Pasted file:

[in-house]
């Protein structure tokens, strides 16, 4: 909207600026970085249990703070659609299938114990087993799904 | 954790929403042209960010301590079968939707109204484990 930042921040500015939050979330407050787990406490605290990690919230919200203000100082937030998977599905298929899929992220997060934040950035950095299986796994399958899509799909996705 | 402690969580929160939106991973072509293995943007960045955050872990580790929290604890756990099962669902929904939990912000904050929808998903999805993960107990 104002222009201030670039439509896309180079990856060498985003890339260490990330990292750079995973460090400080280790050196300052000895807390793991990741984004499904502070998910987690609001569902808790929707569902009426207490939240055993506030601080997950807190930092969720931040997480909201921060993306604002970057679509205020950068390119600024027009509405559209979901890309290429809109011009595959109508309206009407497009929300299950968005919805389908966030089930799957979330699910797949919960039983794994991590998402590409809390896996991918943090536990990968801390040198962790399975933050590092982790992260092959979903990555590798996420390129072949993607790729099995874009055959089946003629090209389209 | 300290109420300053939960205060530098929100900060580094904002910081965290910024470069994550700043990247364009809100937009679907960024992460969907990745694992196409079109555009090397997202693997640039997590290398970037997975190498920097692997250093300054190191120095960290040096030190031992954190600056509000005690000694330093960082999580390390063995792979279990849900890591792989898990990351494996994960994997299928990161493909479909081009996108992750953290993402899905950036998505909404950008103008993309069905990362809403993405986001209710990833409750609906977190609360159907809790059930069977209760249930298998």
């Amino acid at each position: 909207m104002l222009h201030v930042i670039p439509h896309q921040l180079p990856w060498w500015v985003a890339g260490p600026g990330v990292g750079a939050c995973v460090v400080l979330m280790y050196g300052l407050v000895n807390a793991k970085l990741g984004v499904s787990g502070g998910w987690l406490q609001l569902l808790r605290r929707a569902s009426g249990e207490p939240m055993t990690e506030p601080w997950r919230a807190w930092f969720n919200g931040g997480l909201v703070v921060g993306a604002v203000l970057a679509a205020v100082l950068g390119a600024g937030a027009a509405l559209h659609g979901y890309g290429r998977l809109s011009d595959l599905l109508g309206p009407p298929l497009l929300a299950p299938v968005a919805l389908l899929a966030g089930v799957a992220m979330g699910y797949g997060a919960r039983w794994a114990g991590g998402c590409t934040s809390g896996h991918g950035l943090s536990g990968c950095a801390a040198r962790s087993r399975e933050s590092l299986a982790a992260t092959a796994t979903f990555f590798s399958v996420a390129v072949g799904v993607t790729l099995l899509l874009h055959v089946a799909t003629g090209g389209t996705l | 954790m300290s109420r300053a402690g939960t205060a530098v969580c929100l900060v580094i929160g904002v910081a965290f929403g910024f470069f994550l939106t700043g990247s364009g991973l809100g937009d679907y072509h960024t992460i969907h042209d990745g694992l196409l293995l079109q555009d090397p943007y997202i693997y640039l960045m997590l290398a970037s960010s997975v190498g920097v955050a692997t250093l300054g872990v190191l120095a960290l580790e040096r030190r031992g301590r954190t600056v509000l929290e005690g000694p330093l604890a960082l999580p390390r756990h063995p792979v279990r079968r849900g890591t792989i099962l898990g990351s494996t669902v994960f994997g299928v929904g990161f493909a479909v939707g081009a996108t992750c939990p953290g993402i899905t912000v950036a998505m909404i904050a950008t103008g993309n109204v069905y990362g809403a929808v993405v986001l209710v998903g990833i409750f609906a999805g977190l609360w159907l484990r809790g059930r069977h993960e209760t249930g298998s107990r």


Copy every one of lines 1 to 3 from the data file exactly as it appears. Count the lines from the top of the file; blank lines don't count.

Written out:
[in-house]
């Protein structure tokens, strides 16, 4: 909207600026970085249990703070659609299938114990087993799904 | 954790929403042209960010301590079968939707109204484990 930042921040500015939050979330407050787990406490605290990690919230919200203000100082937030998977599905298929899929992220997060934040950035950095299986796994399958899509799909996705 | 402690969580929160939106991973072509293995943007960045955050872990580790929290604890756990099962669902929904939990912000904050929808998903999805993960107990 104002222009201030670039439509896309180079990856060498985003890339260490990330990292750079995973460090400080280790050196300052000895807390793991990741984004499904502070998910987690609001569902808790929707569902009426207490939240055993506030601080997950807190930092969720931040997480909201921060993306604002970057679509205020950068390119600024027009509405559209979901890309290429809109011009595959109508309206009407497009929300299950968005919805389908966030089930799957979330699910797949919960039983794994991590998402590409809390896996991918943090536990990968801390040198962790399975933050590092982790992260092959979903990555590798996420390129072949993607790729099995874009055959089946003629090209389209 | 300290109420300053939960205060530098929100900060580094904002910081965290910024470069994550700043990247364009809100937009679907960024992460969907990745694992196409079109555009090397997202693997640039997590290398970037997975190498920097692997250093300054190191120095960290040096030190031992954190600056509000005690000694330093960082999580390390063995792979279990849900890591792989898990990351494996994960994997299928990161493909479909081009996108992750953290993402899905950036998505909404950008103008993309069905990362809403993405986001209710990833409750609906977190609360159907809790059930069977209760249930298998």
């Amino acid at each position: 909207m104002l222009h201030v930042i670039p439509h896309q921040l180079p990856w060498w500015v985003a890339g260490p600026g990330v990292g750079a939050c995973v460090v400080l979330m280790y050196g300052l407050v000895n807390a793991k970085l990741g984004v499904s787990g502070g998910w987690l406490q609001l569902l808790r605290r929707a569902s009426g249990e207490p939240m055993t990690e506030p601080w997950r919230a807190w930092f969720n919200g931040g997480l909201v703070v921060g993306a604002v203000l970057a679509a205020v100082l950068g390119a600024g937030a027009a509405l559209h659609g979901y890309g290429r998977l809109s011009d595959l599905l109508g309206p009407p298929l497009l929300a299950p299938v968005a919805l389908l899929a966030g089930v799957a992220m979330g699910y797949g997060a919960r039983w794994a114990g991590g998402c590409t934040s809390g896996h991918g950035l943090s536990g990968c950095a801390a040198r962790s087993r399975e933050s590092l299986a982790a992260t092959a796994t979903f990555f590798s399958v996420a390129v072949g799904v993607t790729l099995l899509l874009h055959v089946a799909t003629g090209g389209t996705l | 954790m300290s109420r300053a402690g939960t205060a530098v969580c929100l900060v580094i929160g904002v910081a965290f929403g910024f470069f994550l939106t700043g990247s364009g991973l809100g937009d679907y072509h960024t992460i969907h042209d990745g694992l196409l293995l079109q555009d090397p943007y997202i693997y640039l960045m997590l290398a970037s960010s997975v190498g920097v955050a692997t250093l300054g872990v190191l120095a960290l580790e040096r030190r031992g301590r954190t600056v509000l929290e005690g000694p330093l604890a960082l999580p390390r756990h063995p792979v279990r079968r849900g890591t792989i099962l898990g990351s494996t669902v994960f994997g299928v929904g990161f493909a479909v939707g081009a996108t992750c939990p953290g993402i899905t912000v950036a998505m909404i904050a950008t103008g993309n109204v069905y990362g809403a929808v993405v986001l209710v998903g990833i409750f609906a999805g977190l609360w159907l484990r809790g059930r069977h993960e209760t249930g298998s107990r």